Before the start of the Mariners' home opener last week, Ken Griffey Jr. emerged from behind the outfield fence onto a red carpet, beneath a canopy of blue, green and white balloons, and a wave of nostalgia swept off Puget Sound. In a field-level seat on the first base side of Safeco Field was 20-year-old Garrett Imeson, who at age 11 months had been in the stands for Griffey's 1989 debut in Seattle. ("He's a foundation of my childhood," Imeson said.) In terrace-club seats on the third base side were Carlee and Spencer Butherus, who are expecting a baby boy in July and naming him Griffey. ("He's bigger than life for us," Spencer said.) In the concourse was a vendor who goes by Rick the Peanut Man, and he could not help but give Griffey's agent, Brian Goldberg, a hug. In the upper deck, fans hoisted letters that spelled: the kid is back. In the front row autograph seekers dangled Griffey's rookie cards. The Mariners essentially made their home opener Turn Back the Clock night. They did everything but serve 20-year-old Ken Griffey Jr. chocolate bars and blast The Way I Swing, the rap song cowritten by Griffey and Kid Sensation in '92. The full-throated standing ovation started before Junior hit the red carpet in right centerfield and persisted even after the next player, third baseman Adrian Beltre, was introduced, leaving Beltre to wonder if any of the love was actually for him.
This is an article from the April 27, 2009 issue
"It takes you back to the mid-'90s, front yard, hat backward, wiggle in your stance, sweet lefthanded swing," says infielder Matt Tuiasosopo, who grew up imitating Griffey in nearby Woodinville, Wash. "Now, I walk in the clubhouse, and I still get starstruck when I see him. It's Griffey, man, Griffey. My friends don't even ask me that much about playing in the major leagues. They ask me what it's like sitting on the bench next to Griffey."
Outside of Green Bay it is hard to find a city that gets more sentimental about an athlete. When Griffey signed a one-year, free-agent deal with Seattle in February, Dave (Softy) Mahler was so giddy that he lost his voice while hosting his talk show on KJR 950 AM. When Griffey hit a home run on Opening Day in Minnesota, members of the Mariners' marketing and community relations staff watching it on TV wiped away tears as they celebrated at the Pyramid Alehouse across the street from Safeco Field. On the night of the April 14 home opener, Grammy-nominated band Death Cab for Cutie was on tour in Minneapolis, where front man Ben Gibbard watched Griffey's first at bat on his laptop in the Millennium Hotel. "I just kept thinking, I should be at that game," says Gibbard, who is from Bremerton, Wash. When he awoke the next morning, craving another Griffey fix, he queued up Game 5 of the 1995 American League Division Series on his iPhone and watched Griffey race from first to home in the 11th inning against the Yankees, a series-winning sprint punctuated by a dog pile at the plate, the 25-year-old Kid grinning beneath all the bodies. "Even if they are just bringing him back as a p.r. move, it doesn't matter," Gibbard says.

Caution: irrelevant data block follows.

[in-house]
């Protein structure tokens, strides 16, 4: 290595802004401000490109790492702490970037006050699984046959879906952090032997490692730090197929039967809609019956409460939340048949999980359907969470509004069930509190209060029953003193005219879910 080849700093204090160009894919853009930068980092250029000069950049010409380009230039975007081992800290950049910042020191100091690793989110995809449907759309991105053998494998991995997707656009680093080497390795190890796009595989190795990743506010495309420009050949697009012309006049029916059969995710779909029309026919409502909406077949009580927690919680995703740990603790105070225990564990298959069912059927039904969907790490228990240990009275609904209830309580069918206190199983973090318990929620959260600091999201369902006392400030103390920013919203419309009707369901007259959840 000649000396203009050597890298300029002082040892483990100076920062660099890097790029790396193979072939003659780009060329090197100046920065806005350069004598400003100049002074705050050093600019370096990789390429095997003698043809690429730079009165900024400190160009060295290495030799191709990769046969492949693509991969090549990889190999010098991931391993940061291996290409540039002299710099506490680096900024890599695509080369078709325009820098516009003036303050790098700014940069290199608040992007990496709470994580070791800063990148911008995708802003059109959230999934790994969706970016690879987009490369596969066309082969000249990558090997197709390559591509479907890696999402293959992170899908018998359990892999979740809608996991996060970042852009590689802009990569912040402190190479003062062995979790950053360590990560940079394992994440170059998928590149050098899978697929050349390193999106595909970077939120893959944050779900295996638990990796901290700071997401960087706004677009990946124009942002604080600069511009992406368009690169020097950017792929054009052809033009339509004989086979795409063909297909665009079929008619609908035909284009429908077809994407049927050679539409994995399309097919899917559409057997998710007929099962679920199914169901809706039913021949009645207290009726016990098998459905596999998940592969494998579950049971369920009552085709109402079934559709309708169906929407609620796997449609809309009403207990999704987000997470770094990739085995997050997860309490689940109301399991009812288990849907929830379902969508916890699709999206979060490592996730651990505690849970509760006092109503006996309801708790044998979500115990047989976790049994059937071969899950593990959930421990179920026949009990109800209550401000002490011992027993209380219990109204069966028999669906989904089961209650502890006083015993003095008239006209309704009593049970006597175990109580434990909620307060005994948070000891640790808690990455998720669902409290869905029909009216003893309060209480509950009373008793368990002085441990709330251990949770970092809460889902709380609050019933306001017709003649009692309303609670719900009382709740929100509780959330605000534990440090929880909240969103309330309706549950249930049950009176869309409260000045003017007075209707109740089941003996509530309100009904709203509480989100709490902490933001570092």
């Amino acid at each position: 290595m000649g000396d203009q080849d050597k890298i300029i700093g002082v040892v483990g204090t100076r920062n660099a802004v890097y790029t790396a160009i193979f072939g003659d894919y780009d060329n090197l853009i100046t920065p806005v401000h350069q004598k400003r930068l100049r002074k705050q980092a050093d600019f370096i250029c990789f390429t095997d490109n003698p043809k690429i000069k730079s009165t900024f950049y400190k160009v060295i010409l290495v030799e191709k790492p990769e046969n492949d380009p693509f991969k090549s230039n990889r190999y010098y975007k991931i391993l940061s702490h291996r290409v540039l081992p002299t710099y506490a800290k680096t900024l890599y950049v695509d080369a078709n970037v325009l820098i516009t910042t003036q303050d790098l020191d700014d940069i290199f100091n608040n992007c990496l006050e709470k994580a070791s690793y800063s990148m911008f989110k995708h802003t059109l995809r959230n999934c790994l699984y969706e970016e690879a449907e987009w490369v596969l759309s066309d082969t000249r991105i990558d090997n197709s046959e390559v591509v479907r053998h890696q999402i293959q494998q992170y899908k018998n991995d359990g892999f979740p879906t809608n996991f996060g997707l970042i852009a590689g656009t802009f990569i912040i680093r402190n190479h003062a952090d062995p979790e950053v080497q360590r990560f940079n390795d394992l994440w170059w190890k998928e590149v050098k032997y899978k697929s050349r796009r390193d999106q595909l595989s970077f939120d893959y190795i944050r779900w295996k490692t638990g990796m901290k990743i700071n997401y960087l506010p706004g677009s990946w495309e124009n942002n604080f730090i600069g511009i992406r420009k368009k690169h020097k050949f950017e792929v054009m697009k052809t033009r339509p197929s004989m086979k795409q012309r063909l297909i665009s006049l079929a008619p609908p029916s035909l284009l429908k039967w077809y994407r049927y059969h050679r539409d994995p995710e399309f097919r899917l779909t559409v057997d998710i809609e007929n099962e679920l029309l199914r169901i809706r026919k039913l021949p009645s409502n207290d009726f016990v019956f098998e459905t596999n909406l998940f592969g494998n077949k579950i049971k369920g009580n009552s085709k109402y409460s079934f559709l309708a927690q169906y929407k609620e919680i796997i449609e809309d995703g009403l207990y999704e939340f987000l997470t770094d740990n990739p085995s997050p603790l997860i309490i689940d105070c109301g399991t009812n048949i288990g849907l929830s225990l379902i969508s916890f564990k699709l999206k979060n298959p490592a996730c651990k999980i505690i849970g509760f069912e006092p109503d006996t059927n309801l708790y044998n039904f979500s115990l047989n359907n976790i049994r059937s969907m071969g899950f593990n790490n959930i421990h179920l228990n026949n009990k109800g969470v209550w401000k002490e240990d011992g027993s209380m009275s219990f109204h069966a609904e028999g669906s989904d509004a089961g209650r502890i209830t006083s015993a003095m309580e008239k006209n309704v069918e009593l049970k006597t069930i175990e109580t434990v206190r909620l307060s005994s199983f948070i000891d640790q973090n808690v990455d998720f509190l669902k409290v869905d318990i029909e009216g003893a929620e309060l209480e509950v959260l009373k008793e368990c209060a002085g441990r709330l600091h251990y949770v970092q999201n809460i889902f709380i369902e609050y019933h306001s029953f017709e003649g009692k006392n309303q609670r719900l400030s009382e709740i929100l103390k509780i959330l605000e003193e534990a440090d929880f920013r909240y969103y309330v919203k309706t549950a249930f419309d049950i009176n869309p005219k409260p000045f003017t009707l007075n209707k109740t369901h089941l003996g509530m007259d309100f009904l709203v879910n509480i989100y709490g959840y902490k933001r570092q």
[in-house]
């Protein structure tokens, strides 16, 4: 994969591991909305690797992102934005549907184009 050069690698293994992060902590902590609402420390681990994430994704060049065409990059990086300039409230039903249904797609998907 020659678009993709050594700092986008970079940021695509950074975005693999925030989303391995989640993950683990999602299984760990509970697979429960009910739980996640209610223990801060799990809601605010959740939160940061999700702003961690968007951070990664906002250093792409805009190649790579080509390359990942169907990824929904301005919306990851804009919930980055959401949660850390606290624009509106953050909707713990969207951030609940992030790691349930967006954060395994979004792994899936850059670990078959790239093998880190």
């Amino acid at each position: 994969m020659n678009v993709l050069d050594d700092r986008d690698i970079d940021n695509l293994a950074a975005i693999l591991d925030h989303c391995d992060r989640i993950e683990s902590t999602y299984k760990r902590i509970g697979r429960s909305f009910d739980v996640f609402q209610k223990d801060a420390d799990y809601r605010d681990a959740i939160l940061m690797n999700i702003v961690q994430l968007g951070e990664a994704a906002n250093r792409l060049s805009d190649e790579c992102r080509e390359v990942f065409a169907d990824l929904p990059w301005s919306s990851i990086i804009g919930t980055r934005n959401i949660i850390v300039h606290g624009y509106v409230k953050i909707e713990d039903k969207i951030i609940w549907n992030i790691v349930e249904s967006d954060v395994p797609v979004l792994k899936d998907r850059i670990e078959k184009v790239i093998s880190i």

Four days after that mad dash in '95, then Washington governor Mike Lowry convened a special session of the state legislature—the only special session he called in his four-year term—to secure nearly $300 million of funding for a new baseball stadium in Seattle. The measure passed and prevented the Mariners from being sold and moved to Tampa Bay in the off-season. Yet when it is suggested to Lowry that he is the person most responsible for saving baseball in the Pacific Northwest, he demurs. "No, if you're going to give credit to anybody, give it to Griffey. That image of him crossing home plate, that huge infectious smile of his, it grabbed the hearts of the people of Washington."
It takes you back to the mid-'90s, front yard, hat backward, wiggle in your stance, sweet lefthanded swing. Now, I walk in the clubhouse, and I still get starstruck when I see him. It's Griffey, man, Griffey. My friends don't even ask me that much about playing in the major leagues. They ask me what it's like sitting on the bench next to Griffey.Mariners infielder Matt Tuiasosopox
The stadium is not the only Seattle landmark with Griffey's fingerprints on it. In the summer of '89, Joshua Prince-Ramus was a 19-year-old college student home for the summer in Poulsbo, Wash. His mother hung a photo of Griffey in his bedroom with the message, THIS GUY HAS A $90,000 SUMMER JOB. WHAT ARE YOU GOING TO DO? That summer Prince-Ramus landed a job running errands for a law firm, later graduated from Yale, went to Harvard's Graduate School of Design and became the lead architect in charge of designing the Seattle Central Public Library. "I always made a connection between Joshua and Griffey because they were the same age, same height, same weight," says Marcie Ruskin, Prince-Ramus's mother and a Mariners season-ticket holder since 1984. "When I see Griffey, he takes me back to that time. He makes me think of my son."